Laminate and vinyl flooring are both scratch resistant. Pet hair and dander are easy to sweep from any type of face. However, since laminate is not 100% waterproof, vinyl flooring is considered the best floor protection against pets. Be sure to choose a vinyl product with a thick wear layer.
Floor renovation with these two types of flooring can help increase home value, especially if you're replacing existing laminate or vinyl. On the other hand, they don't have the high ROI value of regular hardwood floors or natural stone floors.
Glue Down Vinyl Flooring Planks Vs. Floating
Laminate and vinyl flooring offer many similar features, so deciding between them will likely come down to your budget and style preferences. As you shop and compare your options, you may also want to see how vinyl and laminate stack up against other flooring options.
Both vinyl and laminate are attractive and affordable alternatives to natural materials such as hardwood flooring. But even though it is more expensive and difficult to install, hardwood has a higher resale value and the ability to refinish the surface over time.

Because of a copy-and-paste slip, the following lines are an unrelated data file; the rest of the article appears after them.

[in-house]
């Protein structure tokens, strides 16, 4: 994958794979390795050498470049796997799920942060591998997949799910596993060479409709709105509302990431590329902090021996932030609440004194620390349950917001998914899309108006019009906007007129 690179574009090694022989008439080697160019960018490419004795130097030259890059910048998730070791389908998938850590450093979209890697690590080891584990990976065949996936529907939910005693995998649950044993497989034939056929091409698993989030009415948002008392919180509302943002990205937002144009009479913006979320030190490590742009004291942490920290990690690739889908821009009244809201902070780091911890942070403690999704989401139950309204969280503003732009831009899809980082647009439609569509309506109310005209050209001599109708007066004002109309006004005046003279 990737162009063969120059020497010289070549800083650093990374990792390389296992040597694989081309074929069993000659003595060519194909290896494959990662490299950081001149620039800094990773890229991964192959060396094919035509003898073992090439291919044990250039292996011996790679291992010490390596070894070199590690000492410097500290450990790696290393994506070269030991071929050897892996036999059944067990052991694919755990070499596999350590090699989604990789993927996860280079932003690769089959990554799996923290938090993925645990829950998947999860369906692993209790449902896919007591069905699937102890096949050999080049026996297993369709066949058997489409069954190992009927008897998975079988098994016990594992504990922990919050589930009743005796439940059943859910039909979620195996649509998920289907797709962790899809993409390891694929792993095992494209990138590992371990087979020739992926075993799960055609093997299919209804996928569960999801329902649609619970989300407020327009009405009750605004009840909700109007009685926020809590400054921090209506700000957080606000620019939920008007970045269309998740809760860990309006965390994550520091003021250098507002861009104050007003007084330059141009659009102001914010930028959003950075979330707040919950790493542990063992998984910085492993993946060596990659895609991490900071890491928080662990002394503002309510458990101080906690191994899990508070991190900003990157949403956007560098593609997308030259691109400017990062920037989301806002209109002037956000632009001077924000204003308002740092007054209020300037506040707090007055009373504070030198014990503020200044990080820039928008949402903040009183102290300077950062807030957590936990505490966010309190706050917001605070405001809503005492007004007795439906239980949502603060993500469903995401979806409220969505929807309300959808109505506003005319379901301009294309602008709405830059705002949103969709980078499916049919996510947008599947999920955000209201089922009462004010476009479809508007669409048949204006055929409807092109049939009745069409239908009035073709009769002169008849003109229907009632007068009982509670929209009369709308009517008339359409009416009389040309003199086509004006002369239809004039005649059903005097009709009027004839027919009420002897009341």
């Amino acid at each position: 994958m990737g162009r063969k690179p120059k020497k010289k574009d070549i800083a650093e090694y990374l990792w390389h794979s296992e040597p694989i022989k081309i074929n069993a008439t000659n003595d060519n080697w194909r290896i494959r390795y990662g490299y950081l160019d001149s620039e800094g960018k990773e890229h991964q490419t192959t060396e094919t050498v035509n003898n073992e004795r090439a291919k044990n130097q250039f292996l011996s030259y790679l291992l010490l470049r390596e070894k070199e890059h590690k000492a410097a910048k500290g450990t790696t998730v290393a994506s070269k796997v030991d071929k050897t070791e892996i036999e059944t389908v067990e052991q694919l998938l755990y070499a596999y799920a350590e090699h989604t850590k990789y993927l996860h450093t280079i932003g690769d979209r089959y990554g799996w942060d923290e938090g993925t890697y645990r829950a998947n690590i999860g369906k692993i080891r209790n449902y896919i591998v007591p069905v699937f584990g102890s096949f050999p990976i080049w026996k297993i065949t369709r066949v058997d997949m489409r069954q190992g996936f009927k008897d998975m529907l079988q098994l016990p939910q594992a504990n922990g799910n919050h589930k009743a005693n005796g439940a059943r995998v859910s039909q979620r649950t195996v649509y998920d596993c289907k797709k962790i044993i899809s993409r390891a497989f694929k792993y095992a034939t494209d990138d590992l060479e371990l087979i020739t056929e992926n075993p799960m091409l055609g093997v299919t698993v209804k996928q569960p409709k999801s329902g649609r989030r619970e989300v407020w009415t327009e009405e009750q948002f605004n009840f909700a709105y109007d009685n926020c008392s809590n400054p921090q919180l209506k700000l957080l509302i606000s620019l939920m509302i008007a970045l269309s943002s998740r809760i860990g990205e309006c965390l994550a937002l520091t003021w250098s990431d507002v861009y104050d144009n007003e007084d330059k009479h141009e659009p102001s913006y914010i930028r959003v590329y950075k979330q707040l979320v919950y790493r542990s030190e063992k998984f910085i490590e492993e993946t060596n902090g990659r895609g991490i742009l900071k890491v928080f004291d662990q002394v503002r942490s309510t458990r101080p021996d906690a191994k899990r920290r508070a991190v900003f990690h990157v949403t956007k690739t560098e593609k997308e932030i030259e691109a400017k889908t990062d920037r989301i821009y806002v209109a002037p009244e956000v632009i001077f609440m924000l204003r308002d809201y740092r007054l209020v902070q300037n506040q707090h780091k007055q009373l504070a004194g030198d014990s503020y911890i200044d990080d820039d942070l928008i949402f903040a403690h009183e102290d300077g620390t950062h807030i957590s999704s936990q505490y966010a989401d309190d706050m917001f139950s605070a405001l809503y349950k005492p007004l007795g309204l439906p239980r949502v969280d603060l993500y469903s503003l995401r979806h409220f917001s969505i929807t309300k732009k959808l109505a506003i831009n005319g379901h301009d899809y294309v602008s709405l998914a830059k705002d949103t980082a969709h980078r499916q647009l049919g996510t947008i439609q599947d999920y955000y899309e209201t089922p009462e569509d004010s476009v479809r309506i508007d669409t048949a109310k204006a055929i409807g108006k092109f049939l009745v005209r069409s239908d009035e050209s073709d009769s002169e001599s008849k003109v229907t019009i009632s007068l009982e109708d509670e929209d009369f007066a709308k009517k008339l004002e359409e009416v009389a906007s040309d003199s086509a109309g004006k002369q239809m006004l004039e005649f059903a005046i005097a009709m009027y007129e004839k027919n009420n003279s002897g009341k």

Use the chart below to help determine whether laminate or vinyl is the best flooring for your home. Once you decide on a type, you can consult a local laminate or vinyl floor installer to review a variety of options. Learn the difference between vinyl and laminate flooring, the pros and cons of each and how to make the best decision for your home with our Laminate vs. Vinyl Flooring showdown.
It's true, if you're not in the flooring industry or really up to date on home and home projects, you probably won't be able to choose laminate or vinyl flooring in one line. That is, tiles, wood, even cork ... it is easy to choose from a crowd, but the new options of the next wood-look floor are more delicate and often not well understood.
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Laminate flooring is starting to make a name for itself, but poor vinyl is the misunderstood red-headed boy who is secretly bright, tough and beautiful. Okay, so if they both look like wood and not wood, then what is the difference between vinyl and laminate flooring?
The video below covers laminate vs. vinyl flooring in depth, but if you're a reader, stick with me! I will explain how laminate and vinyl are constructed, go over their strengths and weaknesses and give you all the information you need to make your decision easier.
Laminate flooring is a synthetic (man-made) flooring that has made a splash on it